Publications of Chloé Stevenne
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See detailCorals and Sponges Under the Light of the Holobiont Concept: How Microbiomes Underpin Our Understanding of Marine Ecosystems
Stevenne, Chloé ULiege; Micha, Maud ULiege; Plumier, Jean-Christophe ULiege et al

in Frontiers in Marine Science (2021)

In the past 20 years, a new concept has slowly emerged and expanded to various domains of marine biology research: the holobiont. A holobiont describes the consortium formed by a eukaryotic host and its ... [more ▼]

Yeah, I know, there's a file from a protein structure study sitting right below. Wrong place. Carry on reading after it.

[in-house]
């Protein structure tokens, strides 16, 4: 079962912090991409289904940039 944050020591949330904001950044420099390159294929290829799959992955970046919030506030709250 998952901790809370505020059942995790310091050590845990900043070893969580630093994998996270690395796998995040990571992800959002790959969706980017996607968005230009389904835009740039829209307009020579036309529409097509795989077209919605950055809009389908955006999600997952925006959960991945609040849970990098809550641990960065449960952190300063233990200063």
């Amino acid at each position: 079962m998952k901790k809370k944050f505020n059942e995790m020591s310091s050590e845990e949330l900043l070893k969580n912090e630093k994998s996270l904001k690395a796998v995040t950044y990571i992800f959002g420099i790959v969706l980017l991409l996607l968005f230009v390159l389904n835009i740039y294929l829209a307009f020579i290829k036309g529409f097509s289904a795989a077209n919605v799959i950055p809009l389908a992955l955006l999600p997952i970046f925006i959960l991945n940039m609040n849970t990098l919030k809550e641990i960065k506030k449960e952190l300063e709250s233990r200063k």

In the past 20 years, a new concept has slowly emerged and expanded to various domains of marine biology research: the holobiont. A holobiont describes the consortium formed by a eukaryotic host and its associated microorganisms including bacteria, archaea, protists, microalgae, fungi, and viruses. From coral reefs to the deep-sea, symbiotic relationships and host–microbiome interactions are omnipresent and central to the health of marine ecosystems. Studying marine organisms under the light of the holobiont is a new paradigm that impacts many aspects of marine sciences. This approach is an innovative way of understanding the complex functioning of marine organisms, their evolution, their ecological roles within their ecosystems, and their adaptation to face environmental changes. This review offers a broad insight into key concepts of holobiont studies and into the current knowledge of marine model holobionts. Firstly, the history of the holobiont concept and the expansion of its use from evolutionary sciences to other fields of marine biology will be discussed. Then, the ecology and physiology of marine holobionts will be investigated through the examples of corals and sponges. We will discuss the impacts of environmental change on organisms at the holobiont level and how microbiomes contribute to the resilience and/or vulnerability of their host in the face of environmental stressors. Finally, we will conclude with the development of new technologies, holistic approaches, and future prospects for conservation biology surrounding marine holobionts. [less ▲]

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